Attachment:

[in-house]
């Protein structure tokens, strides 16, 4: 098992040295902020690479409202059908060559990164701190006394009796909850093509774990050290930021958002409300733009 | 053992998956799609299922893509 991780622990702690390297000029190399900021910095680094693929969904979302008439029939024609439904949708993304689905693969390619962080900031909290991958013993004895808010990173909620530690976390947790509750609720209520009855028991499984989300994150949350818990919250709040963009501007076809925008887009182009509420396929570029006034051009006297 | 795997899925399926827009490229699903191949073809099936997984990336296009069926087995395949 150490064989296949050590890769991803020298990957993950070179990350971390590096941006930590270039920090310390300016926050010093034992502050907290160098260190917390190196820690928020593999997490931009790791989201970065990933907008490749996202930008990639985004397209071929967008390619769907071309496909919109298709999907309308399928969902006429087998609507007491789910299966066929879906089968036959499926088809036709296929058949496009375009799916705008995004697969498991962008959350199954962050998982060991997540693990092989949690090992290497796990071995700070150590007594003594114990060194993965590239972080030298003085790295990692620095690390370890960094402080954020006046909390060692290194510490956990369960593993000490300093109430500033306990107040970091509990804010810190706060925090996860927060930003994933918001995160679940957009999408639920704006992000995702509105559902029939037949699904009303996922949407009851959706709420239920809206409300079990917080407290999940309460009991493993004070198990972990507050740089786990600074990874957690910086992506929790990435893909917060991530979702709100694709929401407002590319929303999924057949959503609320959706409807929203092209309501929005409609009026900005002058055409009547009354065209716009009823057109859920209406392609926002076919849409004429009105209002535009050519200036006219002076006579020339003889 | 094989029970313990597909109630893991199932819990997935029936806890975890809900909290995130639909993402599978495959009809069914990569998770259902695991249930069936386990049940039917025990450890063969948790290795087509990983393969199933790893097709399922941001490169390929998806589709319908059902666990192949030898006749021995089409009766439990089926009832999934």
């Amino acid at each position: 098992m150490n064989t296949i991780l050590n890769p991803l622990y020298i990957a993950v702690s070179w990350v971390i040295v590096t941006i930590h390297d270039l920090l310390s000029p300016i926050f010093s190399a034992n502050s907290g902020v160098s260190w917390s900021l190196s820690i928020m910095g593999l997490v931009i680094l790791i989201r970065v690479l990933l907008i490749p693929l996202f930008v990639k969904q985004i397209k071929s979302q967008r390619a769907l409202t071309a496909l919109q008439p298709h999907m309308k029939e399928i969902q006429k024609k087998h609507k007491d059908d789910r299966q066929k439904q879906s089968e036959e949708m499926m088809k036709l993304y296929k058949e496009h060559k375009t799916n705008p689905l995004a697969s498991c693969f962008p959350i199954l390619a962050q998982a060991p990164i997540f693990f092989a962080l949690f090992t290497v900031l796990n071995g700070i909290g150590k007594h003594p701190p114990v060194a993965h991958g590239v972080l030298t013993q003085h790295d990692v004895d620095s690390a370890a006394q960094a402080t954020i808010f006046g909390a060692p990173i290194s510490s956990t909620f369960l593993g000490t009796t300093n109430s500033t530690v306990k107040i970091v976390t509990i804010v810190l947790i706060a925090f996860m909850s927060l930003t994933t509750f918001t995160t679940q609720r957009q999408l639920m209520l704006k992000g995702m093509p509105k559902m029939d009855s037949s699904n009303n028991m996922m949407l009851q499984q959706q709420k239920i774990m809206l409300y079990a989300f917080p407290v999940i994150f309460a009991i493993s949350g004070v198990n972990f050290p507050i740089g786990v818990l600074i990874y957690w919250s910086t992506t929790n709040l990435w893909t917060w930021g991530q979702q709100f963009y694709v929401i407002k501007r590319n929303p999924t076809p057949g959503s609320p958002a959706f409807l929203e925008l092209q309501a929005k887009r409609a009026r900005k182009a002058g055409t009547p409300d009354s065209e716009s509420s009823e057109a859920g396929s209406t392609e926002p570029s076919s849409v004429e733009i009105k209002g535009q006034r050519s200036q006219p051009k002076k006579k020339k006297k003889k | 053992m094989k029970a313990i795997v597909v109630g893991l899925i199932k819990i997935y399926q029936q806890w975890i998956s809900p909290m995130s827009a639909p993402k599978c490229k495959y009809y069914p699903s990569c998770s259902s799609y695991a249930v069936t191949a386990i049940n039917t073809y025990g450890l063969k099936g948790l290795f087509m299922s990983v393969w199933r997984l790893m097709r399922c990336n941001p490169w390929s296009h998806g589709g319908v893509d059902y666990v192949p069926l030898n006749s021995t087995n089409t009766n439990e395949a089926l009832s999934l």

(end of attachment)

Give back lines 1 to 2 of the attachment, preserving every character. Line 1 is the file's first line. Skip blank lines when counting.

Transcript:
[in-house]
């Protein structure tokens, strides 16, 4: 098992040295902020690479409202059908060559990164701190006394009796909850093509774990050290930021958002409300733009 | 053992998956799609299922893509 991780622990702690390297000029190399900021910095680094693929969904979302008439029939024609439904949708993304689905693969390619962080900031909290991958013993004895808010990173909620530690976390947790509750609720209520009855028991499984989300994150949350818990919250709040963009501007076809925008887009182009509420396929570029006034051009006297 | 795997899925399926827009490229699903191949073809099936997984990336296009069926087995395949 150490064989296949050590890769991803020298990957993950070179990350971390590096941006930590270039920090310390300016926050010093034992502050907290160098260190917390190196820690928020593999997490931009790791989201970065990933907008490749996202930008990639985004397209071929967008390619769907071309496909919109298709999907309308399928969902006429087998609507007491789910299966066929879906089968036959499926088809036709296929058949496009375009799916705008995004697969498991962008959350199954962050998982060991997540693990092989949690090992290497796990071995700070150590007594003594114990060194993965590239972080030298003085790295990692620095690390370890960094402080954020006046909390060692290194510490956990369960593993000490300093109430500033306990107040970091509990804010810190706060925090996860927060930003994933918001995160679940957009999408639920704006992000995702509105559902029939037949699904009303996922949407009851959706709420239920809206409300079990917080407290999940309460009991493993004070198990972990507050740089786990600074990874957690910086992506929790990435893909917060991530979702709100694709929401407002590319929303999924057949959503609320959706409807929203092209309501929005409609009026900005002058055409009547009354065209716009009823057109859920209406392609926002076919849409004429009105209002535009050519200036006219002076006579020339003889 | 094989029970313990597909109630893991199932819990997935029936806890975890809900909290995130639909993402599978495959009809069914990569998770259902695991249930069936386990049940039917025990450890063969948790290795087509990983393969199933790893097709399922941001490169390929998806589709319908059902666990192949030898006749021995089409009766439990089926009832999934």